The retailer reported yesterday that grocery sales grew 9.2% or $3.6bn, reflecting strong market share gains – according to Nielsen – and low-to-mid single digit ticket inflation during its third quarter, and increased by a 15.6% on a two-year stacked basis.
“We’re pleased with the strong momentum in the grocery business as a strong price positioning and omni offerings resonate with consumers,” Walmart executive vice president and CFO Brett Biggs told analysts Nov. 16, adding this is “the strongest quarterly growth in six quarters.”
Sales gains during the quarter are not unique to Walmart – in fact many brands and other retailers have reported the same, but often in those cases the boost came in part from higher prices due to inflation. Walmart, on the other hand, is watching unit growth in grocery in the US grow faster than dollars – a position that CEO of Walmart US John Furner says is “a position we’d like to stay in as long as we possibly can.”
He explained: “We want to keep prices low for customers all across the business and we’ll be the last to go up. So, we’re happy with our pricing positioning. We see gaps that are wider now than they were before the pandemic began and we intend to maintain that position.”
Walmart seeks suppliers willing to rollback prices for market share gains
To maintain and even expand market share gains, Furner added that Walmart continues to look for ways to rollback prices.
“We’re out there asking suppliers even now, do any of you want to get aggressive and swim upstream and take prices down while prices are going up to gain market share. And we got so many suppliers to work with and choose from that you find people and some categories that can do things and as the months progress, we expect to find more of them,” he said.
‘We’ve got lots of flexibility as we monitor price gaps’
Walmart is not placing the full onus of keeping prices down on its supply partners. It is also using its size and diverse product mix across the store to manage prices as the cost of goods, including shipping, increases. It is also drawing on lessons learned from previous high inflationary periods.
“We haven’t seen this kind of inflation in the US for quite some time, but we have operated in markets where we’ve seen this basically forever and even more extreme. So, that experience is helpful,” Walmart President and CEO Doug McMillon said.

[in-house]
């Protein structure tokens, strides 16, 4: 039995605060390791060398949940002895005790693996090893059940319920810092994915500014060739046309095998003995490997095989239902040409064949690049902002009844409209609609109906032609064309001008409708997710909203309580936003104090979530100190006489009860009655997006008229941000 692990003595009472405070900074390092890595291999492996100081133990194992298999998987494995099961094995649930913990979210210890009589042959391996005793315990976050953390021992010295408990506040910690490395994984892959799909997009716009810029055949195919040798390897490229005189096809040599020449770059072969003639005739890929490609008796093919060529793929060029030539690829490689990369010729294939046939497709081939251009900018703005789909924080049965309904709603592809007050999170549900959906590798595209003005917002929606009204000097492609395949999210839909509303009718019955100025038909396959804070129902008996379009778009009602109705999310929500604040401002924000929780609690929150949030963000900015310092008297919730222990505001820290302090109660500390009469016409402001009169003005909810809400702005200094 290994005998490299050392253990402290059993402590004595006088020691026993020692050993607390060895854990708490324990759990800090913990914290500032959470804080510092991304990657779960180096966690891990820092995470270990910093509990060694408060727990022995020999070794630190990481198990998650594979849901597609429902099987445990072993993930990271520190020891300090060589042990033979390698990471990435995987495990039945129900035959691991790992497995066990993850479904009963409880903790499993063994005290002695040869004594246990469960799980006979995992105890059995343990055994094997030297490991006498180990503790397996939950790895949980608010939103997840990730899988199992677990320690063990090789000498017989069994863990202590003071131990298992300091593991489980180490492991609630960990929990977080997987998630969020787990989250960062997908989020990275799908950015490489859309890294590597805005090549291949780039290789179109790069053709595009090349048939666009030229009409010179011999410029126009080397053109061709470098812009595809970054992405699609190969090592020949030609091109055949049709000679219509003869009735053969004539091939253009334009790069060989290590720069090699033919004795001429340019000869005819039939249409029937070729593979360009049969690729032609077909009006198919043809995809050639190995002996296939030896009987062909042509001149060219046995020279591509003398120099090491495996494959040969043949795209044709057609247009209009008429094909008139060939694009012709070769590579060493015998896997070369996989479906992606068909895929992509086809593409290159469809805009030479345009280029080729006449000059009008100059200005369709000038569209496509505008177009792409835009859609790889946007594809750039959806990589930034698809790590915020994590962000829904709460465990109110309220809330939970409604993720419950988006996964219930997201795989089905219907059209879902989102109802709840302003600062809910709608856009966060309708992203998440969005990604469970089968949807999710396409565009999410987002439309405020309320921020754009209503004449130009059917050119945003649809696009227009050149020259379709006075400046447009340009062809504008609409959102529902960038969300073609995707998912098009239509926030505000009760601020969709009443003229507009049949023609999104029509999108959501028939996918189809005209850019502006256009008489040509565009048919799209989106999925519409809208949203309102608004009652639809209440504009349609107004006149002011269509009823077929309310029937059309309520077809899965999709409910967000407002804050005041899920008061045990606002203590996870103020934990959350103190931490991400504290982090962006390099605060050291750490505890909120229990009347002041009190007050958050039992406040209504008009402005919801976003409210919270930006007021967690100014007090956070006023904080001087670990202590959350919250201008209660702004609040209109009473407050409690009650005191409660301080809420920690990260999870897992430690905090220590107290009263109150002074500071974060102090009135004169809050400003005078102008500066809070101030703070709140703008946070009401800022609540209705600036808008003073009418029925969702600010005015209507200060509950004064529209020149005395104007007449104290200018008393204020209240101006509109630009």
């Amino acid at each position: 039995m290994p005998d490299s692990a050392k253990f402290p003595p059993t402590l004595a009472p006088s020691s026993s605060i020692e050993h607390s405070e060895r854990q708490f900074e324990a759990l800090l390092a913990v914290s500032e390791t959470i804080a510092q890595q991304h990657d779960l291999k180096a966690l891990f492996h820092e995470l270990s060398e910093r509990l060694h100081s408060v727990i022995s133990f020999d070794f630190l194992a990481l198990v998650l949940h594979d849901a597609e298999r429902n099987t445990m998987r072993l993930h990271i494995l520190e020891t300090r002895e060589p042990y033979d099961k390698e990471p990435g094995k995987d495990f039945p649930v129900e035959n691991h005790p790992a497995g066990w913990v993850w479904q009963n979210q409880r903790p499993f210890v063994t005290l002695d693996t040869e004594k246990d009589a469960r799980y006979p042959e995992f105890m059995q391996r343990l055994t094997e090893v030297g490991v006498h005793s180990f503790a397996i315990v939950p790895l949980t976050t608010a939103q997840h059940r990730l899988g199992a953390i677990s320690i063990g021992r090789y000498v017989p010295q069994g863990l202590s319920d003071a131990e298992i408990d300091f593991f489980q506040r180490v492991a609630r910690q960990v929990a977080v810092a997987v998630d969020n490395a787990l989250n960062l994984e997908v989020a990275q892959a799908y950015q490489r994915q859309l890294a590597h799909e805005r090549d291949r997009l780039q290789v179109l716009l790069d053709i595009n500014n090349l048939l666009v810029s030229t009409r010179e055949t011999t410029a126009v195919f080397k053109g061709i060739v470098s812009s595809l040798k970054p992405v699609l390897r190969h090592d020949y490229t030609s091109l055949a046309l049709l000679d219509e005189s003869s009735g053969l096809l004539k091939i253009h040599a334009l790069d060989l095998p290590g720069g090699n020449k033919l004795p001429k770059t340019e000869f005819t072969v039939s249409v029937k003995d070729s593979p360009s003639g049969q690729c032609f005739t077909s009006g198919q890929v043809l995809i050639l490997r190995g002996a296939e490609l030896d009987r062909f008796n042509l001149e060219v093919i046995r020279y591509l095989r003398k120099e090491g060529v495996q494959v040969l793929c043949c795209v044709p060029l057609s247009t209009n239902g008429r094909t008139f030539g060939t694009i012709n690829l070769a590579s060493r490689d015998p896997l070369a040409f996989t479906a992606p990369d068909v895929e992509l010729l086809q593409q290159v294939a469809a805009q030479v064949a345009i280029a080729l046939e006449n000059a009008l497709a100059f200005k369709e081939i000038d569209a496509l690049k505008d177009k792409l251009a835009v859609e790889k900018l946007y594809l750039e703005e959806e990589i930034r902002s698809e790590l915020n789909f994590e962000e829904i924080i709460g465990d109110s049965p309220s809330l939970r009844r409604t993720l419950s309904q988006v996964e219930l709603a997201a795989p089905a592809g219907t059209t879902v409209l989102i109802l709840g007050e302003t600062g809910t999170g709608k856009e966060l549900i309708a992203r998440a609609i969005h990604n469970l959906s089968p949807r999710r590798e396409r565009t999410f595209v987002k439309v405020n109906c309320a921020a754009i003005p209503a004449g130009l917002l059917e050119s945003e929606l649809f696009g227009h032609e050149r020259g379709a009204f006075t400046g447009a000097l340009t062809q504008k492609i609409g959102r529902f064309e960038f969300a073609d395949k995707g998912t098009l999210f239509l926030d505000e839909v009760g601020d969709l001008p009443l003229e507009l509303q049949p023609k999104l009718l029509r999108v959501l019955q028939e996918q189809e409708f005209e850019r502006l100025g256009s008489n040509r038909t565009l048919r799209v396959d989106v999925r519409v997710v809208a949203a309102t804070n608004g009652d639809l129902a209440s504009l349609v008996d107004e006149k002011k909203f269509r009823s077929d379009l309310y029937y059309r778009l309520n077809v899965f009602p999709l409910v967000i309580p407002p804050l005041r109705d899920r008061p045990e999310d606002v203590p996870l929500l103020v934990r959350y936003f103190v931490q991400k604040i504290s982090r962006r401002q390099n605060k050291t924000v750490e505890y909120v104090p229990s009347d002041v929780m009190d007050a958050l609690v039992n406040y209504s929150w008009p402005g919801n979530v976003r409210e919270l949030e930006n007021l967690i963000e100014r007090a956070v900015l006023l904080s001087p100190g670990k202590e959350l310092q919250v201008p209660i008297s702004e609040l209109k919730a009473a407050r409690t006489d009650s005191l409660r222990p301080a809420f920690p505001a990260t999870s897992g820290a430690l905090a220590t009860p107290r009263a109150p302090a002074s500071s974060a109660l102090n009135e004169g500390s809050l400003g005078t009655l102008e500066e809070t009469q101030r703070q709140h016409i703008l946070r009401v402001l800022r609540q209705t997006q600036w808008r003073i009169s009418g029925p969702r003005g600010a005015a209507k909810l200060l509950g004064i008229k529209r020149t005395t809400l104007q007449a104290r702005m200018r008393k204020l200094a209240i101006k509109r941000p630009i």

Emphasizing that the purpose of Walmart is “to save people money and help them live a better life,” McMillon explained that the retailer “we’ve got lots of flexibility as we monitor price gaps to decide what we do at general merchandise, what we do with apparel, for example, what we do with beef, with the inflation that is happening there. And it becomes a mix management exercise with us trying to mange serving the customer member well, managing the bottom line.”
Furner added that Walmart also has an advantage over other businesses struggling with supply chain constraints because two-thirds of its products are sourced from the US – reducing the transportation strain.
Walmart also took steps earlier in the year to get ahead of congestion and supply chain pressures for the holiday season so that it could keep prices down, including chartering vessels, ensuring appropriate forecasting and managing labor across the supply chain, Furner said. Combined, these strategies have helped the company build inventory more than 11% and go into the holiday season prepared to meet consumers’ needs with out suffering higher costs.
With an optimistic view of the holiday season, and a strong Q3 behind it, Walmart raised its full-year guidance for an adjusted earnings per share of $6.40 versus prior guidance of $6.20-$6.35. It also raised its fiscal 2022 US same-store sales growth outlook to above 6% from 5% to 6%.